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The Lightning Passer

How to handle 1.21 Gigawatts Repeatedly
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Start with a GIANT beach umbrella, at least twice the usual diameter. Notice that the central post is usually hollow aluminum. Replace this with thick-walled PVC tubing, at least 4" in diameter (10cm), and possibly 6" (15cm), such as is often used in underground electrical and plumbing work. The length of this tube should be at least the normal 10 feet, but probably should be longer, say 5 meters (about 16ft). The umbrella is attached to an appropriate place along the length of the tube, not at its end. A wheeled contraption is attached to the lower part of the tube, allowing easy transport of the umbrella. Should lightning threaten, the idea is that you will be safe under this umbrella, given the following:

The lightning-handling part of the umbrella is the heart of this Idea. First, the interior of the PVC tube is coated with a thin layer of graphite. Next, at the low end of the tube is attached a spike, also graphite-coated where it connects to the tube. When you have rolled the umbrella to a desired spot and stop, you can allow its weight to sink the spike into the ground (and crank it out again when you move to a new location). Then, at the top of the umbrella is a hollow metal ball, its interior lined with "cold cathode emmission points", all aimed down the PVC pipe. The ball is also graphite-coated where it connects to the pipe; it's exterior appearance is something like what you see on top of a Van der Graaf generator. Both the ball and the spike are SEALED to the PVC tube, and because of the interior graphite coating, they are electrically connected. Finally, the interior of the tube is evacuated, and a small amount of mercury is added. And now I need to add that the purpose of the graphite is simple; most metals dissolve in mercury, but graphite doesn't, which means the essential electrical connection inside the PVC tube will be permanent.

In a vacuum the mercury will evaporate, which enhances the ability of a vacuum to conduct electricity. Should an electric charge start to build up at the ground, it will quickly be conducted by the graphite to the sphere at the top of the umbrella tube. This may in turn attract lightning, but if that happens, this is what happens after that:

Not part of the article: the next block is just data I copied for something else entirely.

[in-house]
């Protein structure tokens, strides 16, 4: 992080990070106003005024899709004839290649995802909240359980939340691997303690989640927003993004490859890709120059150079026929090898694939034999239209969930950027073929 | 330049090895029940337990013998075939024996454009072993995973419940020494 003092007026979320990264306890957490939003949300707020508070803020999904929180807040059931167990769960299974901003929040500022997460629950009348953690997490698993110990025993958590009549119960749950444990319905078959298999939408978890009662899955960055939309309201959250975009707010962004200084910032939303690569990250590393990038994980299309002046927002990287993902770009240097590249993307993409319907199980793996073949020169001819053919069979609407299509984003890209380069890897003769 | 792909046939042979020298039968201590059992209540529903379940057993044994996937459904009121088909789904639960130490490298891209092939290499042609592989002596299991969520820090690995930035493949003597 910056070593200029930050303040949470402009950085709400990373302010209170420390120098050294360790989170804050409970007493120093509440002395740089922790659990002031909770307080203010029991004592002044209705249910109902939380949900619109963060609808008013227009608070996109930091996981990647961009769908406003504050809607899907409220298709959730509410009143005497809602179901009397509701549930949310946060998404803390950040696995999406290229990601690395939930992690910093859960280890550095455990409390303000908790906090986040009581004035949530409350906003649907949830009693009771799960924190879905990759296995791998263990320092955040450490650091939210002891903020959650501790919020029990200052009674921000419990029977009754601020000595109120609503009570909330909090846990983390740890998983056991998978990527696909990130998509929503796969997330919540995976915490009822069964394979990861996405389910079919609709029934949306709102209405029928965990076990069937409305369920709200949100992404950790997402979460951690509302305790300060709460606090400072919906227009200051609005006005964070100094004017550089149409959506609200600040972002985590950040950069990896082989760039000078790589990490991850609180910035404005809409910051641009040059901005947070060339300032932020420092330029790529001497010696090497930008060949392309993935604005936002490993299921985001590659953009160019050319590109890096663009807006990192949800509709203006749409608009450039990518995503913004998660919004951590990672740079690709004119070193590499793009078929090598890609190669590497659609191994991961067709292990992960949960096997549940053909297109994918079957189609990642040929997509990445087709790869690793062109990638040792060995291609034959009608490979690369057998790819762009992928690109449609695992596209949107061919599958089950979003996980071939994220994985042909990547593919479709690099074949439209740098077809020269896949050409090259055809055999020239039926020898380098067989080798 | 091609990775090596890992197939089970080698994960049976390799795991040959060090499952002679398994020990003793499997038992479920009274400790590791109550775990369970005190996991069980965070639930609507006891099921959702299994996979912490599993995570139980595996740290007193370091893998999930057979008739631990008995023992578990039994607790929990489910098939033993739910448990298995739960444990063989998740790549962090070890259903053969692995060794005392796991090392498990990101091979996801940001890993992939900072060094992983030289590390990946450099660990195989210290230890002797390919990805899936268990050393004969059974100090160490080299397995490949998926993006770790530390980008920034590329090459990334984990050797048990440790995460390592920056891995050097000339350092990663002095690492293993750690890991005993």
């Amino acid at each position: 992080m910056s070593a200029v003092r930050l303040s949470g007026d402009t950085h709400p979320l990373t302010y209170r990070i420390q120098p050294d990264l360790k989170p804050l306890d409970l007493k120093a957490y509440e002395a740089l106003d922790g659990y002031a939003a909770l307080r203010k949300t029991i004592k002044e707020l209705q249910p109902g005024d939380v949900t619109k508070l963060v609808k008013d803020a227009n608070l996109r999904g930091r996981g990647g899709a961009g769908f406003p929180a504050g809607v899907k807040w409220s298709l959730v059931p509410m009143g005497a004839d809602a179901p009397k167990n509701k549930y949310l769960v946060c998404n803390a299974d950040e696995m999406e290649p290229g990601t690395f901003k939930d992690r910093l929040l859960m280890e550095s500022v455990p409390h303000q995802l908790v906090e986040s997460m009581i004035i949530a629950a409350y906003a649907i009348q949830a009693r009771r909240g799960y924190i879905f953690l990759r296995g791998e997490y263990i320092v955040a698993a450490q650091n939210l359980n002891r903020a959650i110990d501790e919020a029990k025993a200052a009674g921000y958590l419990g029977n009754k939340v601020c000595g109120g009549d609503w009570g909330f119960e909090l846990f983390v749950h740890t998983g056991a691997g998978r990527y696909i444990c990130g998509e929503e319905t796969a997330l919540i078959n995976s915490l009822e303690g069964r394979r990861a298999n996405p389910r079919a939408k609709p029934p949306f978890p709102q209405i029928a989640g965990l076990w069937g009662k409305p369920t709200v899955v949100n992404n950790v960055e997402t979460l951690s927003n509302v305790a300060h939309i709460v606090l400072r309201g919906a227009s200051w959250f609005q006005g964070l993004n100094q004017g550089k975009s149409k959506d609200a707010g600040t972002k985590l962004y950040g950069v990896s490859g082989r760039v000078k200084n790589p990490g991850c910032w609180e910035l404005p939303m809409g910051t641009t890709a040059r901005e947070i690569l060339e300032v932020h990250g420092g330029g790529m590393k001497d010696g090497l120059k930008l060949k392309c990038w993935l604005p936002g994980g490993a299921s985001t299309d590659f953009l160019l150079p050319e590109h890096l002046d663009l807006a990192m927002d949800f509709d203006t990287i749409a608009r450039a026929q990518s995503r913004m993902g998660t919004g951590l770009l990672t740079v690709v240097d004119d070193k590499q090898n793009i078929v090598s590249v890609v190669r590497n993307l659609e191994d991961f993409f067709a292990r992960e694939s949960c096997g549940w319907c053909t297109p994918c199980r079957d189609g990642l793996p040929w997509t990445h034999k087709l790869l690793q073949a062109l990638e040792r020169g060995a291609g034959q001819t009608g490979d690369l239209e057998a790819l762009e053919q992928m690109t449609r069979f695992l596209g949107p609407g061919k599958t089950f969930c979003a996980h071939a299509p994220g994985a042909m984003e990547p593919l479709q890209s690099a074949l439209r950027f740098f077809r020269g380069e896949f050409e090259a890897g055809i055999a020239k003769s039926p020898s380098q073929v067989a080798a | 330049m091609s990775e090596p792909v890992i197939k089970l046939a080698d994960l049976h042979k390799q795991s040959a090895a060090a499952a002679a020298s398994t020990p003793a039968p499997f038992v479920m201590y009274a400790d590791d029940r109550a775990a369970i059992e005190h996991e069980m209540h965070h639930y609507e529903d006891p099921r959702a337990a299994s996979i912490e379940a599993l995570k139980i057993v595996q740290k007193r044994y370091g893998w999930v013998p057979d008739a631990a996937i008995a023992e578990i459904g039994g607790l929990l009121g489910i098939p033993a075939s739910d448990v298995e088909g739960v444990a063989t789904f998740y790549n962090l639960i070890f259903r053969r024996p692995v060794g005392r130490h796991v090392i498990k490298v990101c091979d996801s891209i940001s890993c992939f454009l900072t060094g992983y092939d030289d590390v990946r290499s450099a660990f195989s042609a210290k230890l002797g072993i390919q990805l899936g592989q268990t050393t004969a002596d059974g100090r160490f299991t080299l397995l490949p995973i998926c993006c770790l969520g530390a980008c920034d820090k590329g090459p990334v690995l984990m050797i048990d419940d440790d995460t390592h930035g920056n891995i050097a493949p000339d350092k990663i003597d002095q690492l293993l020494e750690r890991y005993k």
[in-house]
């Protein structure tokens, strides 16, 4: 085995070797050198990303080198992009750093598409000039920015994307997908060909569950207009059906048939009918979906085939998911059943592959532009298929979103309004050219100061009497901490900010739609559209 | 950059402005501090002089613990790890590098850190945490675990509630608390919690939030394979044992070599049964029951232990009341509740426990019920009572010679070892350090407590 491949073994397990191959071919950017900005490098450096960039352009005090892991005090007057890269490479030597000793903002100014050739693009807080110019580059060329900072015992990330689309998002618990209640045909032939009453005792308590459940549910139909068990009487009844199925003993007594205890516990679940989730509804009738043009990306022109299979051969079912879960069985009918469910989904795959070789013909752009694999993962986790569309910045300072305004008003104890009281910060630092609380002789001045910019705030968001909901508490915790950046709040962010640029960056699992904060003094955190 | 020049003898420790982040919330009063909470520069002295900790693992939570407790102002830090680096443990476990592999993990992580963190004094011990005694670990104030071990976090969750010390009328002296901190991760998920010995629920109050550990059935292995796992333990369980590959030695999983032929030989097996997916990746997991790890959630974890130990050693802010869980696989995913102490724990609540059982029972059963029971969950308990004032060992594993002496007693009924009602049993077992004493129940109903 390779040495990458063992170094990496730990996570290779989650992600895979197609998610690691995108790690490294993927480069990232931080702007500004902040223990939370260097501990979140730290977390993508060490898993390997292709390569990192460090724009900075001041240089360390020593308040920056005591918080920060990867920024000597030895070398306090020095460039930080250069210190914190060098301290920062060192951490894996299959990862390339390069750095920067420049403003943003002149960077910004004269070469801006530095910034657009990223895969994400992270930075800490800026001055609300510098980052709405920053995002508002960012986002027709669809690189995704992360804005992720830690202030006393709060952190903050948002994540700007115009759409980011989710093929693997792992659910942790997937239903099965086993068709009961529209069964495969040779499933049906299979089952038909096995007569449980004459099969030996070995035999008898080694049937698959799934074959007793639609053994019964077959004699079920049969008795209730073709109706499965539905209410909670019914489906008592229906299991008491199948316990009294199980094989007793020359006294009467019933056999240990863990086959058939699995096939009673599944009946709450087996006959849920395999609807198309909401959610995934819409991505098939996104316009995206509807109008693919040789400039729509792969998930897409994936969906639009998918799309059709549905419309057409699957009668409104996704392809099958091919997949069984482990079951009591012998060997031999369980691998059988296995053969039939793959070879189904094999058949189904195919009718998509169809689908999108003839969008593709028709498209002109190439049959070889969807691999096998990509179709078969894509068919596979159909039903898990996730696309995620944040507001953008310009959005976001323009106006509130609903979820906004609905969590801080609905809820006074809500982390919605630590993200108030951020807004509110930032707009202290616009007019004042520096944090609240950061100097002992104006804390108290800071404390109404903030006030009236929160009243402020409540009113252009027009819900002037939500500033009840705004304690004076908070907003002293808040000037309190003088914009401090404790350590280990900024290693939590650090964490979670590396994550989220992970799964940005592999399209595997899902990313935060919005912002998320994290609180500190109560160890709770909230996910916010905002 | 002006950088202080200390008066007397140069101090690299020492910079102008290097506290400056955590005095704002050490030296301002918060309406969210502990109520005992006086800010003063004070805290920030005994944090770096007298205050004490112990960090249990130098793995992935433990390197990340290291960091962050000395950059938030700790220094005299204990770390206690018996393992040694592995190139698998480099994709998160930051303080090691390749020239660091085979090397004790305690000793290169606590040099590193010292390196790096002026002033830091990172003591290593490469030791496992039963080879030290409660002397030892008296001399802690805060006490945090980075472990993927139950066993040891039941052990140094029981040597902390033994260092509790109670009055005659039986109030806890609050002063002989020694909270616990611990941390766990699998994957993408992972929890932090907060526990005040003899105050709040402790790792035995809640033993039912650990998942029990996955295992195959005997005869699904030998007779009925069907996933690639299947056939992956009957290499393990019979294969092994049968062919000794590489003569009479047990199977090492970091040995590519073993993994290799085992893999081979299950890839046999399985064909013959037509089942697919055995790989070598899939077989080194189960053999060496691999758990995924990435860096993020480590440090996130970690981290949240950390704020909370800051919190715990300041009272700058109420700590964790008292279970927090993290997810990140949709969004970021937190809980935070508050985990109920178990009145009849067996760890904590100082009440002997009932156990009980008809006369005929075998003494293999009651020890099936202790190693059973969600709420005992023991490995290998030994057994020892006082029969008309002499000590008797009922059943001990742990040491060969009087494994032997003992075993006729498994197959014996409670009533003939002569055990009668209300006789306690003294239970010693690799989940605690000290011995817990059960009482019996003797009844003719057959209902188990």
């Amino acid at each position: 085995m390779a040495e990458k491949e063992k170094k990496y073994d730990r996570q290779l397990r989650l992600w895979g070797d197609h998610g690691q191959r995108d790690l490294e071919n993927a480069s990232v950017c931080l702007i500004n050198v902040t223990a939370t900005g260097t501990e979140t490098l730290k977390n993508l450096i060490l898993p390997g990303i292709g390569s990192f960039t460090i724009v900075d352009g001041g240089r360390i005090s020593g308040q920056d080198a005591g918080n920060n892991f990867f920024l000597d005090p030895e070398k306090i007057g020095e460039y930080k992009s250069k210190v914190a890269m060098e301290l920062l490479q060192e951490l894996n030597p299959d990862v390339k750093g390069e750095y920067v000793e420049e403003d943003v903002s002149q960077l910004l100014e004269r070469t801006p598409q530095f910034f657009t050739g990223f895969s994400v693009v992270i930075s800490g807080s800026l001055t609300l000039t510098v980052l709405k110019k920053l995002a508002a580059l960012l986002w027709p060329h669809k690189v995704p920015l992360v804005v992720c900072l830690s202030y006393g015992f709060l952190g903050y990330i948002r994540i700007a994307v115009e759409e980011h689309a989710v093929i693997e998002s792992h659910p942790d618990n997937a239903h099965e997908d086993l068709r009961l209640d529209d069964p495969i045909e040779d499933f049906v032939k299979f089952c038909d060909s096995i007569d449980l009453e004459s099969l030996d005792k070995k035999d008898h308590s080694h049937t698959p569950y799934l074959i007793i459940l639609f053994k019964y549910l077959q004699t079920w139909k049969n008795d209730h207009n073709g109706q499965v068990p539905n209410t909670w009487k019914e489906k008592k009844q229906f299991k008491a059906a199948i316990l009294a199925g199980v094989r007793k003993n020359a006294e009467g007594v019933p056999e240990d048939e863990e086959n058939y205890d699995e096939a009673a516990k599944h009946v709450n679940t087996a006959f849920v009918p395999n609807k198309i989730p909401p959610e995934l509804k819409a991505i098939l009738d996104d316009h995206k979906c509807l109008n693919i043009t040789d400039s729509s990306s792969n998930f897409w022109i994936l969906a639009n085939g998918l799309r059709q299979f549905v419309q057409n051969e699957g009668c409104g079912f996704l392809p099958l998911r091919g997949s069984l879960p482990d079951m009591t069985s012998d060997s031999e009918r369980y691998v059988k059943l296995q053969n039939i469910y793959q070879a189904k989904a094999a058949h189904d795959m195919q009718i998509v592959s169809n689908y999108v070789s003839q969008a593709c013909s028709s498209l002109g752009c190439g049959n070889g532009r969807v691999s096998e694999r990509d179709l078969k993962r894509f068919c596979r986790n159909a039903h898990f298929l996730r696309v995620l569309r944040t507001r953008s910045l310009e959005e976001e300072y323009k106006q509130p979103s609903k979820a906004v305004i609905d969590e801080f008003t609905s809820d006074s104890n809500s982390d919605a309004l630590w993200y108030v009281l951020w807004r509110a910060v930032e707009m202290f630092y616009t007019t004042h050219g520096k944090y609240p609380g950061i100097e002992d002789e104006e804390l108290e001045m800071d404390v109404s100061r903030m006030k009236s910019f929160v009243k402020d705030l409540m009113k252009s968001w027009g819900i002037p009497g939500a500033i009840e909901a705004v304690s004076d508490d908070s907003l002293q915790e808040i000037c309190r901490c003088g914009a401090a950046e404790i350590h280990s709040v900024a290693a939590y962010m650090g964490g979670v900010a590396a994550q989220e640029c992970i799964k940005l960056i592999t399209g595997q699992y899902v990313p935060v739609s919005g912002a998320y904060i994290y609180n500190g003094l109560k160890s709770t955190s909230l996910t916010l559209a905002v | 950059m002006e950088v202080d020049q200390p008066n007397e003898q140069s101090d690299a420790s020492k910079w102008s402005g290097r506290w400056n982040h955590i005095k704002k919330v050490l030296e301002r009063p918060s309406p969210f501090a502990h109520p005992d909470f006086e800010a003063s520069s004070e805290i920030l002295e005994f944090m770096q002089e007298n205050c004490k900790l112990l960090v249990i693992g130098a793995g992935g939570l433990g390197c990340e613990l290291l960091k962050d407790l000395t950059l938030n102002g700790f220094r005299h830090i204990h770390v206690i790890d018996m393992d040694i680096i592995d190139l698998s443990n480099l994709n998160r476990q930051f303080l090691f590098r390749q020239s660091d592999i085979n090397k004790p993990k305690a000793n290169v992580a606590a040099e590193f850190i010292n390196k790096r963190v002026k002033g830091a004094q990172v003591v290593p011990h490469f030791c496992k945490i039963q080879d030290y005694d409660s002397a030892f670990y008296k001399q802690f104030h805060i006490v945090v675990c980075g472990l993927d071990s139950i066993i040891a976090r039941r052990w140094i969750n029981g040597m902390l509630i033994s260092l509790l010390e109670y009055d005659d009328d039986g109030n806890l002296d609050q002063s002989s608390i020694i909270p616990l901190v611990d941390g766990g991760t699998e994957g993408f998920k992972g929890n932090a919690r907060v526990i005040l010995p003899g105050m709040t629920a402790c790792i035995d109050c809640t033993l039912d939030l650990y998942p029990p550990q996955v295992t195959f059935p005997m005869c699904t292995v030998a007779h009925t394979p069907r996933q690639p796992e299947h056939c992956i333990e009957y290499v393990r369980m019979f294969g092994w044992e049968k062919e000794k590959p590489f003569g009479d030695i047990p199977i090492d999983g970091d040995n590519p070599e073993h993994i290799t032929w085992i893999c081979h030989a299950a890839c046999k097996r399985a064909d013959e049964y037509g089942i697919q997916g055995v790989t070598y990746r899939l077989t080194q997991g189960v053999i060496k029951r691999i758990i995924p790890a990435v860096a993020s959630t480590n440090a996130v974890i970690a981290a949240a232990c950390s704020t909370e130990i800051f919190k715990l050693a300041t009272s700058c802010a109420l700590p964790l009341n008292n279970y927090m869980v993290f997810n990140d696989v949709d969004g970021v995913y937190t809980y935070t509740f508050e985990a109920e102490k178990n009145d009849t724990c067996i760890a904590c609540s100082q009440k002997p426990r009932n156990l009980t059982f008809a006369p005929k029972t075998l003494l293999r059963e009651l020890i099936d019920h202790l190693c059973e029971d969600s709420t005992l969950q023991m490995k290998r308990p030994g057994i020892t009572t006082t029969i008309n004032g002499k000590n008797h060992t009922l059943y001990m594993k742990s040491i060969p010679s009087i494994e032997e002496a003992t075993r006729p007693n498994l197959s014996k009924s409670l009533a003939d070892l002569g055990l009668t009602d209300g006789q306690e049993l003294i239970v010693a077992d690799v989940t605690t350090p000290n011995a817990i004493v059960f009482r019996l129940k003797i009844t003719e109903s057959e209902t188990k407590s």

Vacuum with mercury vapor is a GREAT conductor of electricity! It will go right down the INSIDE of the evacuated insulating PVC tube! One of the dangerous things about lightning is the shock wave that happens when it forces its way through air, and heatedly expands it thunderously. (I shall refer to it here as a "blast wave" because no electrical shock is involved, and I wish to avoid confusing terminology.) Even when a lightning bolt doesn't actually strike someone, that blast wave has been known to injure people. Well, when things are arranged so that lightning passes through a vacuum, that blast wave cannot happen below the level of the ball! And, of course, the umbrella itself is built to deflect the wave. This is one reason why it weighs enough to force that spike into the ground!

Next, I need to mention that the upper part of the spike, where it resides inside the PVC pipe, needs to be manufactured such that arriving electrons can be collected and transported easily. A significant blast of downward-travelling X-rays could be possible, when the bolt inside the PVC hits the spike, if a poor choice of materials is used. I'm thinking that a small layer of lithium or sodium might be an excellent choice. Or, perhaps there should be an actual small puddle of mercury on top of the spike.

In closing I might mention that many lightning strikes are not single events. The ionized pathway through the air that conducts the first bolt very frequently also conducts, in perhaps a tenth of a second, a "return stroke". Sometimes several back-and-forth strokes happen, before the overall event is done. (The upper part of the spike will also need to be shaped into a lot of cold cathode points.) I fully expect that the vacuum in the tube of this umbrella will be quite able to handle all those strokes just fine.

Vernon, Jul 13 2005

Mercury arc rectifiers http://homepage.ntl...cstuff/mercarc.html
Eliminate the return stroke? [Ling, Jul 13 2005]

Stepped leaders, return strokes, and dart leaders http://home.earthli.../~jimlux/lfacts.htm
[Ling, Jul 13 2005]

Van der Graaf Generator http://www.vandergraafgenerator.co.uk
[coprocephalous, Jul 13 2005]

Effects of a lighting strike on the human body http://science.hows...hoto.com/light.html
[Ling, Jul 13 2005]

Fulgarites http://goldnrocks.net/fulgarites
This is what happens to sandy soil when lightning strikes. The relevance here is that spike stuck into the ground -- lightning IS willing to directly interact with a smallish region of ground-surface, so a long spike isn't really needed. [Vernon, Jul 14 2005]


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       What's to prevent the graphite and mercury from instantly vaporizing, also creating a blast wave? Make the tube out of glass, and you have one giant high-powered mercury vapor lamp. Welding goggles are required.